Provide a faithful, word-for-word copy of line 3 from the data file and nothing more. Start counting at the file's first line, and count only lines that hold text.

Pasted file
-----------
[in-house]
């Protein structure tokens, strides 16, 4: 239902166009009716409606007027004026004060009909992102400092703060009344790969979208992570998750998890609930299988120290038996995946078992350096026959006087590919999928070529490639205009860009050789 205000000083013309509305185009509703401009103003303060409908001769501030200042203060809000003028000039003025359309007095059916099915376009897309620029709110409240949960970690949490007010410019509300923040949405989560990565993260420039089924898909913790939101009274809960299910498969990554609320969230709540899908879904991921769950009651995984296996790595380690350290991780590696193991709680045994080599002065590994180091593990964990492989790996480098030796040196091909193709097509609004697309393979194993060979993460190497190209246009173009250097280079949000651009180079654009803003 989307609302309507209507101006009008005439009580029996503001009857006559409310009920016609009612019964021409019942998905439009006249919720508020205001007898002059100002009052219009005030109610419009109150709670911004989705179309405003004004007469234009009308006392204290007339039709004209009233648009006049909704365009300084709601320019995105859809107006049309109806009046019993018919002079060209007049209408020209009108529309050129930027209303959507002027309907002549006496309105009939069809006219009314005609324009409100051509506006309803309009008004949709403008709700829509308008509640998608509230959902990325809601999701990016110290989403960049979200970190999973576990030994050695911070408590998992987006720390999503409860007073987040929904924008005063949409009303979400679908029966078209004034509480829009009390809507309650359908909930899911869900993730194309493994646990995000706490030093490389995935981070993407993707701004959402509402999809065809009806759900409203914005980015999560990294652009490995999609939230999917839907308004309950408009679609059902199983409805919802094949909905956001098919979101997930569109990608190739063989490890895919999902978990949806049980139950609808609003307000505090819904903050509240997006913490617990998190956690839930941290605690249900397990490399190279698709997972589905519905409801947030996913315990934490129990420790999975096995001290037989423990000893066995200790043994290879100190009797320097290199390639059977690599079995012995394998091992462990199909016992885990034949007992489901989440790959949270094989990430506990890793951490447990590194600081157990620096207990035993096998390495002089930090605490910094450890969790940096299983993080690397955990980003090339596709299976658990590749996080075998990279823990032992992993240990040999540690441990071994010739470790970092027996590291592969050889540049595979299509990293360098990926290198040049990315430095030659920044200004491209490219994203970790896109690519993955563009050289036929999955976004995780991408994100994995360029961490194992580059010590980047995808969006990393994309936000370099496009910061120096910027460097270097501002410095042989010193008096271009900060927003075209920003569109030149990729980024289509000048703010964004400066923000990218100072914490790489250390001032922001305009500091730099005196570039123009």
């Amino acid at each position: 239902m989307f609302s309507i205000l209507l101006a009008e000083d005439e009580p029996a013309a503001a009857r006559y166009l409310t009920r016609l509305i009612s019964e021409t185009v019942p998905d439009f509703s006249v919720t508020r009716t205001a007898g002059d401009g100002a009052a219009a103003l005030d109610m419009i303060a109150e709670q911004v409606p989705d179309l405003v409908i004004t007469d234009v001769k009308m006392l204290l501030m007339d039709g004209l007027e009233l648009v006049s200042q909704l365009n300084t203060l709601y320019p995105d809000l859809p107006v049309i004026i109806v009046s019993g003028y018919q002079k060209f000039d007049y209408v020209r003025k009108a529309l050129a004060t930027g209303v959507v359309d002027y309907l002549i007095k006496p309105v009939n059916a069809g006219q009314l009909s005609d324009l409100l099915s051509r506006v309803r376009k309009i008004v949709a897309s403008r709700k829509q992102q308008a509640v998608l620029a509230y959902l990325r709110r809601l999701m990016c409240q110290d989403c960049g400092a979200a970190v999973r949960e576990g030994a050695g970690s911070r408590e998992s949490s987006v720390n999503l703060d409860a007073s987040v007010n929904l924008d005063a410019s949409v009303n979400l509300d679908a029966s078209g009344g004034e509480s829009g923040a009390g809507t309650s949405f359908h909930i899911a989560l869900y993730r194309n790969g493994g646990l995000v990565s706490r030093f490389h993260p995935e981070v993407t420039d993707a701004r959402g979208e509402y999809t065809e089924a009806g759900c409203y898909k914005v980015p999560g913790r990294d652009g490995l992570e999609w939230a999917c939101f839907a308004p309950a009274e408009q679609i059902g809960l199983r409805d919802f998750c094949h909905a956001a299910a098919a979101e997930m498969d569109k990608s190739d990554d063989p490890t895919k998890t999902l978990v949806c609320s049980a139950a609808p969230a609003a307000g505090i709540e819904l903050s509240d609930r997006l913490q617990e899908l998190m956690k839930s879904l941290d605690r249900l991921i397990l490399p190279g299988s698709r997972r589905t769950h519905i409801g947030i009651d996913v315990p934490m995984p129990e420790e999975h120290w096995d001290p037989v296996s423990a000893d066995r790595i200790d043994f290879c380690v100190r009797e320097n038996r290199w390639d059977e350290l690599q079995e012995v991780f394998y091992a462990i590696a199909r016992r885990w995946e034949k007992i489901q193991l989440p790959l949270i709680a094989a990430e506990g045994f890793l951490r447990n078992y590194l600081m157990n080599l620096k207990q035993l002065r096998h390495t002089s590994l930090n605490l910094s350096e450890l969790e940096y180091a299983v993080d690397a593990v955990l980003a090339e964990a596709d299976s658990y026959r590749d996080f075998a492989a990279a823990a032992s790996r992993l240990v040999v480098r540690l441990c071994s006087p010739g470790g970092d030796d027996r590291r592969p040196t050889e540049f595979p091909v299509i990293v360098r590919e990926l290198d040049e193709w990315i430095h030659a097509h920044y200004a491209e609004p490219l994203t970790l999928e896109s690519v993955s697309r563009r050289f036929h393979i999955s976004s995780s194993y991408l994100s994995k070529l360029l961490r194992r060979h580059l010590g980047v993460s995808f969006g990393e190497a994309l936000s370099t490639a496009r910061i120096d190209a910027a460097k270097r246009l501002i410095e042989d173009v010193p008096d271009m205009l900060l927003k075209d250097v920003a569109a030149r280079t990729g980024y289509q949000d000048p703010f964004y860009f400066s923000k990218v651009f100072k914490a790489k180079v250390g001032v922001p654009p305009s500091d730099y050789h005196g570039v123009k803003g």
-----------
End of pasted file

């Amino acid at each position: 239902m989307f609302s309507i205000l209507l101006a009008e000083d005439e009580p029996a013309a503001a009857r006559y166009l409310t009920r016609l509305i009612s019964e021409t185009v019942p998905d439009f509703s006249v919720t508020r009716t205001a007898g002059d401009g100002a009052a219009a103003l005030d109610m419009i303060a109150e709670q911004v409606p989705d179309l405003v409908i004004t007469d234009v001769k009308m006392l204290l501030m007339d039709g004209l007027e009233l648009v006049s200042q909704l365009n300084t203060l709601y320019p995105d809000l859809p107006v049309i004026i109806v009046s019993g003028y018919q002079k060209f000039d007049y209408v020209r003025k009108a529309l050129a004060t930027g209303v959507v359309d002027y309907l002549i007095k006496p309105v009939n059916a069809g006219q009314l009909s005609d324009l409100l099915s051509r506006v309803r376009k309009i008004v949709a897309s403008r709700k829509q992102q308008a509640v998608l620029a509230y959902l990325r709110r809601l999701m990016c409240q110290d989403c960049g400092a979200a970190v999973r949960e576990g030994a050695g970690s911070r408590e998992s949490s987006v720390n999503l703060d409860a007073s987040v007010n929904l924008d005063a410019s949409v009303n979400l509300d679908a029966s078209g009344g004034e509480s829009g923040a009390g809507t309650s949405f359908h909930i899911a989560l869900y993730r194309n790969g493994g646990l995000v990565s706490r030093f490389h993260p995935e981070v993407t420039d993707a701004r959402g979208e509402y999809t065809e089924a009806g759900c409203y898909k914005v980015p999560g913790r990294d652009g490995l992570e999609w939230a999917c939101f839907a308004p309950a009274e408009q679609i059902g809960l199983r409805d919802f998750c094949h909905a956001a299910a098919a979101e997930m498969d569109k990608s190739d990554d063989p490890t895919k998890t999902l978990v949806c609320s049980a139950a609808p969230a609003a307000g505090i709540e819904l903050s509240d609930r997006l913490q617990e899908l998190m956690k839930s879904l941290d605690r249900l991921i397990l490399p190279g299988s698709r997972r589905t769950h519905i409801g947030i009651d996913v315990p934490m995984p129990e420790e999975h120290w096995d001290p037989v296996s423990a000893d066995r790595i200790d043994f290879c380690v100190r009797e320097n038996r290199w390639d059977e350290l690599q079995e012995v991780f394998y091992a462990i590696a199909r016992r885990w995946e034949k007992i489901q193991l989440p790959l949270i709680a094989a990430e506990g045994f890793l951490r447990n078992y590194l600081m157990n080599l620096k207990q035993l002065r096998h390495t002089s590994l930090n605490l910094s350096e450890l969790e940096y180091a299983v993080d690397a593990v955990l980003a090339e964990a596709d299976s658990y026959r590749d996080f075998a492989a990279a823990a032992s790996r992993l240990v040999v480098r540690l441990c071994s006087p010739g470790g970092d030796d027996r590291r592969p040196t050889e540049f595979p091909v299509i990293v360098r590919e990926l290198d040049e193709w990315i430095h030659a097509h920044y200004a491209e609004p490219l994203t970790l999928e896109s690519v993955s697309r563009r050289f036929h393979i999955s976004s995780s194993y991408l994100s994995k070529l360029l961490r194992r060979h580059l010590g980047v993460s995808f969006g990393e190497a994309l936000s370099t490639a496009r910061i120096d190209a910027a460097k270097r246009l501002i410095e042989d173009v010193p008096d271009m205009l900060l927003k075209d250097v920003a569109a030149r280079t990729g980024y289509q949000d000048p703010f964004y860009f400066s923000k990218v651009f100072k914490a790489k180079v250390g001032v922001p654009p305009s500091d730099y050789h005196g570039v123009k803003g």